The Art Agenda: Soft Power Strategies and the Rise of Russia

For centuries arts and culture have been used by governments as a tool to achieve a better understanding and interaction with other countries. In recent years of fast globalisation, an effort to promote local culture on a global scale (without force or threats) has been referred to as “soft power”. However, the extent of governments involvement in this process has varied from country to country.

One particularly interesting example that demonstrates both successes and failures of the government’s extensive use of soft power is contemporary Russia.

When Vladimir Putin became Russia’s president in 2000, among his first instructions to ministers was that soft power would now be one of the main instruments by which the country would exercise its global power in the 21st century.

The Kremlin was turning away from decades of aggressive Soviet ideology, but the new policy really reflected Russia’s weakening position among the major global powers. After the Soviet Union’s collapse in late 1991, the remainder of the 1990s in Russia was a time of unprecedented social and economic change. In the 2000s the Russian state had very few opportunities to exercise power effectively and the political elite decided to ‘weaponise’ the country’s national art and culture to help achieve its foreign policy goals. As Groys has explained in his study: “Art becomes politically effective only when it is made beyond or outside the art market- in the context of direct political propaganda”. (Groys, 2013, p.7)

As in most European nations, main public museums in Russia are financed by the state, which means they are subjected to the Ministry of Culture. Therefore, it’s no surprise that the state is able to influence how museums are run, especially determining artistic and intellectual programming and curatorial policy. The State Hermitage Museum in St. Petersburg, is one of the oldest and largest museums in the world, founded by Catherine the Great in 1764. Its collection comprises over 3 million artefacts, but of this total number, only a small percentage are on display. Thus, the museum has plenty of ‘ammunition’ in the form of this vast treasure trove: items that can be used and displayed in exhibitions around the world. Therefore, State museums can be seen as potential ideological weapons in the Kremlin’s arsenal. Accordingly, when the Hermitage Museum plans any international activities it should be viewed as part of the state’s efforts to project power abroad.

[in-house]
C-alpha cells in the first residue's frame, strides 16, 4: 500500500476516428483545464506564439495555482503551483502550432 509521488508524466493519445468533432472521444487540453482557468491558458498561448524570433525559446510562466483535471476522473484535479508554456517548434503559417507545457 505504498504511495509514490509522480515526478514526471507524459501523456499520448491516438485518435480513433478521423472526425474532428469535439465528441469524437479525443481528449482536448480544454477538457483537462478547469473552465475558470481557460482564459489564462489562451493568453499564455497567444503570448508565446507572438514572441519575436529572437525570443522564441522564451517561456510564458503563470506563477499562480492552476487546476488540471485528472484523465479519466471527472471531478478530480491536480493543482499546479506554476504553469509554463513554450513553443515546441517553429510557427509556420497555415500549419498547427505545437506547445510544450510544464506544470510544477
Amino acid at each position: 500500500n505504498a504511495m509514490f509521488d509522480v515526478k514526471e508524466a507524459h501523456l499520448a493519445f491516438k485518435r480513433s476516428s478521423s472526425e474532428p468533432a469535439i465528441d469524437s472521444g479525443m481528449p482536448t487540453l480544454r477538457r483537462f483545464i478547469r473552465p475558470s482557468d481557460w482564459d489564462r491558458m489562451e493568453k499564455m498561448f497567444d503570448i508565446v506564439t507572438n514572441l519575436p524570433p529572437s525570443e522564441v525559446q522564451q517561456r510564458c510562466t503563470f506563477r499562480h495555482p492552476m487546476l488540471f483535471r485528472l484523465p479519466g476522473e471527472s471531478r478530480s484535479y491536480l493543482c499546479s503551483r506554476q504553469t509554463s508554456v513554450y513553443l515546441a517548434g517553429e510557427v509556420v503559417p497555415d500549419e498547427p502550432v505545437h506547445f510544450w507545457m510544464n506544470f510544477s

The Hermitage Amsterdam programming is an excellent example of Kremlin using art as a weapon to develop Russia’s foreign relations. It gives an indication of Russia’s agenda – a fondness for the Imperial court of the tsarist era. One might even say that the goal is to promote the idea of autocracy. Trying hard to diminish the image of the Soviet mentality in the eyes of the West, Putin tries to enforce the image of the once admired Great Imperial powers. It appears that Putin himself wants to be seen as a grandest force that needs to be constantly admired. In his efforts of being liked and remembered he takes up many of Hitler’s tactics. Boris Groys in his book “Art Power” gives a insight into Hitler’s “The Hero’s body” when describing how Hitler did not want to observe instead he wanted to be observed, admired and idolised as a hero (Groys, 2013, p.135). Groys explains that “the creation of heroic race, for Hitler, can be admired in the monuments of the heroic bodies that belong to that race” (Groys, 2013, p.139). It had proven to be very effective in Hitler’s pursuit of mortal fame until it became total infamy. Putin’s approach is similar, until it becomes a disgrace due to political and social events such as Russia’s annexation of Crimea in March 2014 and the shooting down of Malaysian Airlines flight MH17 in July 2014, supposedly by Russian-backed rebels in Ukraine, killing 193 Dutch citizens on board.